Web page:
We carried on towards Kamloops, stopping in at Merritt to get some coffee. Around Lac Le Jeune we explored some higher elevation forest areas, where we found birds like Mountain Chickadee, Lincoln’s Sparrow, Swainson’s Thrush and Ruby-crowned Kinglet, to name just a few species. A cow and calf Moose out in a meadow made for a great sighting, and were our 3rd and 4th Moose of the day, as we’d seen two from the Connector on our drive.

The next couple of hours were spent exploring Goose Lake Road, where we tallied close to 80 species this morning! Lakes and ponds had a variety of waterfowl that included Blue-winged, Green-winged and Cinnamon teal, Northern Shoveler, Redhead, Bufflehead and Barrow’s Goldeneye. At Goose Lake we were happy to watch a pair of Horned Grebes tending to their nest. We heard, but did not see, both Sora and Virginia Rails in wetland areas, as well as Wilson’s Snipe, Yellow-headed Blackbird and Common Yellowthroat. Flycatchers were also well represented, and we enjoyed views of Hammond’s and Pacific-slope flycatchers, and we heard at least two more Least Flycatchers. A Say’s Phoebe was another nice addition to the list. We spotted a Western Wood-Pewees nest here as well. Two Olive-sided Flycatchers showed nicely near Goose Lake, and were my first of the year. Raptors included Turkey Vulture, Northern Harrier, and Swainson’s and Red-tailed hawks. One of the better sightings for the area was of a male Black-headed Grosbeak. The bird was singing and was seen in flight across the road.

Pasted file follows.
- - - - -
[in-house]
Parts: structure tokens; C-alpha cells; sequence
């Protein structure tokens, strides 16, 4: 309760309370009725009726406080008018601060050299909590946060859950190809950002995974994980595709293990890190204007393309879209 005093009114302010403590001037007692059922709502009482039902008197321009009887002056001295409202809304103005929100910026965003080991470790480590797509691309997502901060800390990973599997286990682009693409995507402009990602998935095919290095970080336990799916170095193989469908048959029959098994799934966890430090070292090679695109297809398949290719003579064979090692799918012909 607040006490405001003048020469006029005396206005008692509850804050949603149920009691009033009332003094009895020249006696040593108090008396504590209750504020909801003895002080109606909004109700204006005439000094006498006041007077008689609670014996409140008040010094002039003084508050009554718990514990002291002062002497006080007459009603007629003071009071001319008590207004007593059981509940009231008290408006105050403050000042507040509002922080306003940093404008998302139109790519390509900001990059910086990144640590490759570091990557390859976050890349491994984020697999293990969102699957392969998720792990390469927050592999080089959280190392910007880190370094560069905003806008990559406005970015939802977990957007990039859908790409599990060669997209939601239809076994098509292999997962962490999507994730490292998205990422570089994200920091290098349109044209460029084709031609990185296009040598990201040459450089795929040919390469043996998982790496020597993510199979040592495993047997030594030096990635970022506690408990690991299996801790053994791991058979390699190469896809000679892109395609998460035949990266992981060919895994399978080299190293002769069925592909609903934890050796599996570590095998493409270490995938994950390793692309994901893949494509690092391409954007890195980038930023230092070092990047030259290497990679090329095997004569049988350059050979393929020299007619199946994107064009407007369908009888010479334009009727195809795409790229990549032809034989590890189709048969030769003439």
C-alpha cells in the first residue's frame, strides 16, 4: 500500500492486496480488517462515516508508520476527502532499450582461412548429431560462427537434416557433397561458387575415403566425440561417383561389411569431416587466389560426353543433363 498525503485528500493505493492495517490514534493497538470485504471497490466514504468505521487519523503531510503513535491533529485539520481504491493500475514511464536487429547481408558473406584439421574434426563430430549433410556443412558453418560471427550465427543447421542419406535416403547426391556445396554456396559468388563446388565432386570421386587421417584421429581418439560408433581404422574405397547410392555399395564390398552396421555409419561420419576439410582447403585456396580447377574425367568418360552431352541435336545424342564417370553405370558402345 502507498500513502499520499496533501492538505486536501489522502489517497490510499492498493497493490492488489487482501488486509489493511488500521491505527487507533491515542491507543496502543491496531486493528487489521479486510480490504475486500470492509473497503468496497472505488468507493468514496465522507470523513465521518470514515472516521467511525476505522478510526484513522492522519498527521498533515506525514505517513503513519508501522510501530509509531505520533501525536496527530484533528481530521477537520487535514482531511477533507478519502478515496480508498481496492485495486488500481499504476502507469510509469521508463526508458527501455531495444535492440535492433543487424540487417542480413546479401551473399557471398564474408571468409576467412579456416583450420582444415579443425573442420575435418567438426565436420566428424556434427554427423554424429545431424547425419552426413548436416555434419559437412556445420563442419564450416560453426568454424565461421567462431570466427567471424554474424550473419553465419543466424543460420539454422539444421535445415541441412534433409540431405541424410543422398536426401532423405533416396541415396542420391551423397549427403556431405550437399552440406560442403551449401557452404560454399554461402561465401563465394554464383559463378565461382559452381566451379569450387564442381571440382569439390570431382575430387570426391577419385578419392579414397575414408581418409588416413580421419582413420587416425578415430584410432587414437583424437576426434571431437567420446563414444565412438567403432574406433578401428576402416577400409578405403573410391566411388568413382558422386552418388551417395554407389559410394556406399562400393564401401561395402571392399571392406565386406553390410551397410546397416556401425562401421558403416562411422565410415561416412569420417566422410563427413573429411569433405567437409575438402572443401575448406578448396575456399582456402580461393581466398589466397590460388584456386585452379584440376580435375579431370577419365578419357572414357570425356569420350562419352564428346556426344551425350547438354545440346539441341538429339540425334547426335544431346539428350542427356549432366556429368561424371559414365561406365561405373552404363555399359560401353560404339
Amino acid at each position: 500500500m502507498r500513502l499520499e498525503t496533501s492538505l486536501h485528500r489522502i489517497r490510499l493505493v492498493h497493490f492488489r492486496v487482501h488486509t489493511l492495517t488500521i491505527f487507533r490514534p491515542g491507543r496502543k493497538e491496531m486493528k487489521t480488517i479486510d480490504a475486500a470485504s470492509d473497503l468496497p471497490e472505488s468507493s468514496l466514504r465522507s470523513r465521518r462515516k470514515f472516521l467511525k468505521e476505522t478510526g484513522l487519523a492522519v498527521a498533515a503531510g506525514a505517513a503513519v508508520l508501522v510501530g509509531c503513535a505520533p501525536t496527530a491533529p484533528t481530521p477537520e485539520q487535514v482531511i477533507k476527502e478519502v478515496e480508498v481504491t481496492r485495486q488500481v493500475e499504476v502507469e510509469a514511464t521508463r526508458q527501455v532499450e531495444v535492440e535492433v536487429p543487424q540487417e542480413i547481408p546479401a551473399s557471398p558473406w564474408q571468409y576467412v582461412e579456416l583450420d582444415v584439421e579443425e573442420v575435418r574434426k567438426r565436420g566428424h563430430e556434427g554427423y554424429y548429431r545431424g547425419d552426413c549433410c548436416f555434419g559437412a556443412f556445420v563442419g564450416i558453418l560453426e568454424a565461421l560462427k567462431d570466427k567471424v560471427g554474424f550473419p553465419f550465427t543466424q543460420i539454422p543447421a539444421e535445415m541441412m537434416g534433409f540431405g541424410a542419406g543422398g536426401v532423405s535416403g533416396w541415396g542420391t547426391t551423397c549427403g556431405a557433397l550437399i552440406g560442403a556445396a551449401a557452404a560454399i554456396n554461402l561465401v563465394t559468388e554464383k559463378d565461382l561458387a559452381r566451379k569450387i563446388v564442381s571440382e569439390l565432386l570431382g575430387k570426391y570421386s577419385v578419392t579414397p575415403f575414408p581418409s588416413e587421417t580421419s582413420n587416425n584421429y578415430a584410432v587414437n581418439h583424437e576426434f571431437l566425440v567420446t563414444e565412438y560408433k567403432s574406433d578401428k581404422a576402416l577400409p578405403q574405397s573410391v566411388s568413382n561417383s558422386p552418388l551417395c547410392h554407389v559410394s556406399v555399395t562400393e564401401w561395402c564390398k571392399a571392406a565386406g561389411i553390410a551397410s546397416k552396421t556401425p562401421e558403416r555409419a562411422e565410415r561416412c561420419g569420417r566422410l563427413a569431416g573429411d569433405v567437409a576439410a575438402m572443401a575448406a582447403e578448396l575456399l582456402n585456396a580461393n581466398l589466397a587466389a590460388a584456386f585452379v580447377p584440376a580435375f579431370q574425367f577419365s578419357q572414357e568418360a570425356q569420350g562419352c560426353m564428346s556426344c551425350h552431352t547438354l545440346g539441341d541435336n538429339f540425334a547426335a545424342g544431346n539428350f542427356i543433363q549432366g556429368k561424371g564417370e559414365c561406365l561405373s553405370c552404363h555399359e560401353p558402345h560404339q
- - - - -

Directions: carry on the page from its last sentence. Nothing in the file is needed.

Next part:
At Separation Lake, we were surprised to see a pair of adult Semipalmated Plovers. We wondered if they were early southbound migrants or late northbound migrants. Otherwise, we saw the usual species here, including loads of Yellow-headed Blackbirds, a few Eared Grebes, Northern Harrier, Swainson’s Hawk, and at least 50 Bank Swallows!

Closer to Kamloops we searched for a locally rare Brewer’s Sparrow on a hillside in Aberdeen. There were plenty of sparrows here, including Chipping, Clay-colored, Vesper, Song and Lincoln’s. We heard the Brewer’s Sparrow quite well, though it just flitted through the sagebrush and didn’t offer up great views.

In the Rose Hill area we continued our explorations, and we did find a couple of interesting birds. The first was a Short-eared Owl sitting on a distant fence post. The second was at least 3 Horned Larks singing and chasing one another around at the top of a rocky hill. All in all, we had a really enjoyable day of birding together, and we tallied 102 species as a group!